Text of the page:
OK, BINGHAMTON: intervention time

Originally posted on Facebook  by Joshua Bernard

Reprinted here by permission.

Court Street by Ada Stallman

I’m going to say something. I’m only going to say it once. And it’s something I’ve avoided spelling out directly for a really long time:

If you’re from Binghamton. If you live in Binghamton. If you’ve spent time in Binghamton: You need to stop bashing Binghamton. Right. Frickin. Now… Seriously.

Let me tell you why. So this is my 12th year living in Binghamton. I’ll tell you what I found when I moved here in 2006–for real: A downtown renaissance. Yes. A vibrant young professional community. A blossoming art scene. A kick-ass hockey team. 5 theater companies. A thriving opera. A quirky, fun Double-A baseball team. A top notch orchestra. An energetic mayor. A world-class university. An exploding restaurant scene.

Now, just to give you a little context: I grew up in Bergen County, New Jersey–just across the Hudson River from NYC–widely considered one of the most vibrant suburbs in the nation.

On a quiet night, it took about 20 minutes to get from my house to a Broadway Theater. It took me less time to get to MetLife Stadium to see the Giants play than it takes you to get through one 15 minute segment of Grey’s Anatomy. So I’m not coming from a place of cultural deprivation.

And I love it here. I’m not talking about Bergen County. I’m talking about Broome County. I could be back home in Bergen in a second. I have no interest.

South Washington Bridge. Mural panel from Mural Fest 2017

But what I see over and over is a complete lack of perspective on the part of Broome County residents. We complain that downtown is unsafe–it isn’t. We complain it’s hard to find parking–it isn’t. We complain there’s nothing to do in town—there’s plenty.

Are there problems? Sure. We have the exact same problems you find in every rust belt city in America. Higher unemployment. Higher rates of depression. Lower high school graduation. These are very legitimate concerns. And they need to be addressed. And if we work together, they can be addressed.

But what’s most important–what comes first–is that you stop imagining that you live in some kind of twilight zone hellhole: you don’t. You live in a pretty neat place–one that’s got a lot going for it if you’re willing to acknowledge its strengths. Take it from someone who’s lived all over the country.

Here’s the reality: Every time you say something positive about our community online, it increases the chances that someone is going to move to town who improves the lives of all of us. I know this because *I* moved to town because of a bunch of people who told *me* positive things about the community. (I’ll leave it to you to decide whether or not my presence is a net positive.) That new resident might start a boutique shoe shop. Or a downtown grocery store. Or the next IBM.

Meanwhile, every time you say something negative about our community online, it decreases the chances that someone is going to move to town who improves the lives of all of us. It’s that simple. You, personally, control the fate of Binghamton. That’s not an exaggeration. That’s not a pep talk. It’s real life.

That’s the secret: If you’ve got 50 friends on Facebook. 500 followers on Twitter. 1000 instagram fans. If you’ve got 10 old buddies you call up once a year on the phone to chat. Truly, nobody cares what Business Insider or NewYorkUp or the Post think about Binghamton. Those are just self-serving media echo chambers. This city’s reputation is built by you–what you post on your social media feed: that creates the reality. Seriously. I promise that if everyone reading this becomes a rabid defender of Binghamton, you’d stop seeing this city on negative top ten lists inside of a year.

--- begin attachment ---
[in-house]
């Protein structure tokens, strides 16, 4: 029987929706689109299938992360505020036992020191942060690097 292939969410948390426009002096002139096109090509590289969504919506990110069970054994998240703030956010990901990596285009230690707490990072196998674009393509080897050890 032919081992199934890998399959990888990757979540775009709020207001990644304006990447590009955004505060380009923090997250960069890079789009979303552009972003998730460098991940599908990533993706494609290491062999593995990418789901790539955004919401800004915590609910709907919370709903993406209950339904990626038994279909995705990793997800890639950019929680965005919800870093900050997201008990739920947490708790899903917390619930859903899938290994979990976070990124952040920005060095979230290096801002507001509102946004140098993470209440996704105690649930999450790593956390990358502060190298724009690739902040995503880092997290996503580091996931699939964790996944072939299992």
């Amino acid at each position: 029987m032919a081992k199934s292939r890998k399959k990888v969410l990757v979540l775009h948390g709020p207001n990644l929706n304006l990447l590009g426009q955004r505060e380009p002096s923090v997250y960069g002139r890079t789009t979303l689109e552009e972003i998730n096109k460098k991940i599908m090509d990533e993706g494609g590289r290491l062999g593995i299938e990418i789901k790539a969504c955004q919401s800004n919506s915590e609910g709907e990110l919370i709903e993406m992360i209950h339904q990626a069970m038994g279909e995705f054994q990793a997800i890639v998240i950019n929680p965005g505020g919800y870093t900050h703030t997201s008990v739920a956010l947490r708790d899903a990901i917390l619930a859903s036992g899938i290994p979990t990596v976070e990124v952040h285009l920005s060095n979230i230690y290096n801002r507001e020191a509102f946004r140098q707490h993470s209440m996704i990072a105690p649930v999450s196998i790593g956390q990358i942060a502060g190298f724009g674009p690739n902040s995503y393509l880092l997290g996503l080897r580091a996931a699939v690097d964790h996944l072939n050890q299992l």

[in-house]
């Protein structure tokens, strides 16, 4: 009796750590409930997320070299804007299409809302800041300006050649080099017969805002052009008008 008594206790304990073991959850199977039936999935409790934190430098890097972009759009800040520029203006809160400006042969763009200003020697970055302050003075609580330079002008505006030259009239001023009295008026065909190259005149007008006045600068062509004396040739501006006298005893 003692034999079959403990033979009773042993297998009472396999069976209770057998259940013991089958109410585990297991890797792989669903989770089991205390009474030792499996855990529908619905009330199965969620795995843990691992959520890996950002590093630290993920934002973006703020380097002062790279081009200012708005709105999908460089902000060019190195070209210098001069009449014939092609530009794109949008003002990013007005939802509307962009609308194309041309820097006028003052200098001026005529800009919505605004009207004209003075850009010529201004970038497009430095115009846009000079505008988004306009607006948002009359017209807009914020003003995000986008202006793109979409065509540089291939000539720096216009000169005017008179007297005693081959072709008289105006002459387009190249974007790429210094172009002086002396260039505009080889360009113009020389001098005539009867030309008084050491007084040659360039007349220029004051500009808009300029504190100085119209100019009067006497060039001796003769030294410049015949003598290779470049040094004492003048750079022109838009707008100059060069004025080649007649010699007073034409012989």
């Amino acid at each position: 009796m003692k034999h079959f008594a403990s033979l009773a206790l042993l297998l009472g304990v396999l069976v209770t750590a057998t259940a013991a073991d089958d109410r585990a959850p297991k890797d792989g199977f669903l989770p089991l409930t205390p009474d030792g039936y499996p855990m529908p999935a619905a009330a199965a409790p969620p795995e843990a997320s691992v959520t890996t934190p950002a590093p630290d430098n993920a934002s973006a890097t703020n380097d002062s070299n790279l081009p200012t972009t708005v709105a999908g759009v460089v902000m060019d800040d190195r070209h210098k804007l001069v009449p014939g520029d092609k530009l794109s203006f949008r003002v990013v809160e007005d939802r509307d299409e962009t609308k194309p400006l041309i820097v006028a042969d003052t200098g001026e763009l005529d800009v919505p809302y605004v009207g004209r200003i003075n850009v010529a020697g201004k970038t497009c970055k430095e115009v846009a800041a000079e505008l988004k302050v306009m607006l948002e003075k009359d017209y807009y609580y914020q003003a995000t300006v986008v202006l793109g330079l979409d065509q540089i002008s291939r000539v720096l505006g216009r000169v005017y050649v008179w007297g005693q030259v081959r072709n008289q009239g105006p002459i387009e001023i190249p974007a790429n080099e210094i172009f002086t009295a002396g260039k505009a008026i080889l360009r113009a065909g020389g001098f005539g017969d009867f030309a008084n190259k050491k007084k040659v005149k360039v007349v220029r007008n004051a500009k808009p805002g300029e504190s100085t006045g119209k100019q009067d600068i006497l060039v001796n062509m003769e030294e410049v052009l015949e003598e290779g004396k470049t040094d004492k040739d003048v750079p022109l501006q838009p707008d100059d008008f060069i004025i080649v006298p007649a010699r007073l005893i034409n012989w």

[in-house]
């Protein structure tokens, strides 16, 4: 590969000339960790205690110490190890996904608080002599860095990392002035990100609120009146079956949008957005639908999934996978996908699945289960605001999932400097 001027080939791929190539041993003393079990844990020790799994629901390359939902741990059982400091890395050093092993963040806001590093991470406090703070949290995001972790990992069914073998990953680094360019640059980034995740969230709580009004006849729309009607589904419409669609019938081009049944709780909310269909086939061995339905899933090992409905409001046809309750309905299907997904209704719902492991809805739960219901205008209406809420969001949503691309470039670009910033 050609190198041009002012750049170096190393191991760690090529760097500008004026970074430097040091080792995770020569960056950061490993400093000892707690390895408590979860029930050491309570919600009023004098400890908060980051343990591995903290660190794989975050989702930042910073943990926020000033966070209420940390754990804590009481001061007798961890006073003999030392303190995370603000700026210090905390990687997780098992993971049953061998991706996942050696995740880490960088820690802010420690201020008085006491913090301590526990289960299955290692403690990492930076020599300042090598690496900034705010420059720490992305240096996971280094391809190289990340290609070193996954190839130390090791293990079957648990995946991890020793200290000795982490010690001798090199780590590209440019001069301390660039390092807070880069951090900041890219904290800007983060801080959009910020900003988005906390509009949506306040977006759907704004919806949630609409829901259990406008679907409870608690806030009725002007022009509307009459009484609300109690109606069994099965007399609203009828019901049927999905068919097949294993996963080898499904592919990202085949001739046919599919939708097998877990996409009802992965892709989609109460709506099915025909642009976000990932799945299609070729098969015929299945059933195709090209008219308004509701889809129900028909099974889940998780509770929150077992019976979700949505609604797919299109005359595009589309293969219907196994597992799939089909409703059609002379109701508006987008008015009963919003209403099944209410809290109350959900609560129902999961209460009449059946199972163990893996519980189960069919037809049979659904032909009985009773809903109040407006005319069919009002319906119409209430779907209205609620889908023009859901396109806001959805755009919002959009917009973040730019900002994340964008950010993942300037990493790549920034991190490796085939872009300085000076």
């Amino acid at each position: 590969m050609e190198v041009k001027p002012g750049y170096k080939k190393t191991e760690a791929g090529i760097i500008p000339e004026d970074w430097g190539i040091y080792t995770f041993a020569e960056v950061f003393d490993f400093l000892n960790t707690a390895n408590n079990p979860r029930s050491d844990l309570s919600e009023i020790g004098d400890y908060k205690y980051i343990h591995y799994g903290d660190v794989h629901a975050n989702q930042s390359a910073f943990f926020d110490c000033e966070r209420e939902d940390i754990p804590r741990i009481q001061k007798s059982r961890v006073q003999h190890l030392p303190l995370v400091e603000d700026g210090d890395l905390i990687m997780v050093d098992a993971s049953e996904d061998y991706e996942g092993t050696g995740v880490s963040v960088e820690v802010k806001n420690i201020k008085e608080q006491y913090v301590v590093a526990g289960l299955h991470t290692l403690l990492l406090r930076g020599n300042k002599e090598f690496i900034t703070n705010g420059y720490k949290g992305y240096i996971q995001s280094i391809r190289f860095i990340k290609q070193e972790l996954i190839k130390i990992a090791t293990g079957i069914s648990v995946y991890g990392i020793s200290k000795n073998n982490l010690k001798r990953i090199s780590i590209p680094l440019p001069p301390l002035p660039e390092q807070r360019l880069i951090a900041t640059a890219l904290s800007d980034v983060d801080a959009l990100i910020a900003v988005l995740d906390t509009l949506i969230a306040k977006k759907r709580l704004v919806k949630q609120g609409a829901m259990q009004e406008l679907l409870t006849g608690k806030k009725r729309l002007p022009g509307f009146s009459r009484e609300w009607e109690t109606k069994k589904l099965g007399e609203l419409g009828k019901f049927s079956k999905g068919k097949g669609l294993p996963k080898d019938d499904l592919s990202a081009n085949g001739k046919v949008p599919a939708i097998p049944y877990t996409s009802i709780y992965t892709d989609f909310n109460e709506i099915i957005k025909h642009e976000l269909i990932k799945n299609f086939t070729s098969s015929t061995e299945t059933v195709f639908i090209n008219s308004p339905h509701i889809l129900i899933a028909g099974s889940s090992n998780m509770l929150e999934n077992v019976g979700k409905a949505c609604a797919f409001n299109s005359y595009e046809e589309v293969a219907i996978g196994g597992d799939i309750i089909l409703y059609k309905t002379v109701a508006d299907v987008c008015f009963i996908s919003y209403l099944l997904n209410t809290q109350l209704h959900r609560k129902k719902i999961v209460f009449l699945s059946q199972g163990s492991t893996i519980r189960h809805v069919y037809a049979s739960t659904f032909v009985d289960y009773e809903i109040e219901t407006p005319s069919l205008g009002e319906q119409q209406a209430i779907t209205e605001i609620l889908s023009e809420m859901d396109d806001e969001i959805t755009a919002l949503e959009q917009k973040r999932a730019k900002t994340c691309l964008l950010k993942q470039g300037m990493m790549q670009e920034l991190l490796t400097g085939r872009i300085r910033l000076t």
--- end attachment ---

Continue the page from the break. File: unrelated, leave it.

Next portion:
Why should you believe me? Because this is what I do. I helped found Binghamton Restaurant Week. I co-created Masquerade in the Mansion. Martini Walk–that was me. I hosted mornings on Star 105.7 and Afternoons on Wild 104. Created the Binghamton Wine and Tapas Tour. LUMA Projection Arts Festival. There were a lot of other people involved, but I had a big hand in them all. I make people like things for a living. I don’t say this to impress you: maybe you hate all of those things. But people show up. They show up in large numbers. And people will show up to live in Binghamton–**IF** if you tell them why you love it here. That’s the secret sauce.

That’s all it takes: For you to stop posting the BS listicle some douchebag at BuzzFeed put together claiming Binghamton is one of the top ten most boring towns in America. He’s never been to Binghamton. He doesn’t know anybody in Binghamton. He could give two f*s about Binghamton. He probably got rejected from Binghamton University, had to settle for SUNY Stony Brook, and has a bug up his ass about Binghamton. This dude is basically paid by the click. And you’re helping him make bank by screwing up the reputation of your own home town.

So here’s what we’re all going to do, starting NOW: we’re going to stop it. Make a resolution that beginning today, you’re not going to post snide comments on WBNG’s Facebook page; you’re not going to share some local crime story (that could have happened in any city) and post ‘only in Binghamton’. You’re not going to spread the nasty. You’re going to take responsibility for what you put out into the world.

And maybe, just maybe, you’re going to find something positive to say about this place–this place you may well live in for the rest of your life; the place to which your fortunes are personally tied. You’re going to accept that your perception creates your reality–and eventually, the reality of us all. We’re all going to work together and make this the best damn Binghamton it can be.

And once we’ve all done that, I’ll get off my damn soapbox.

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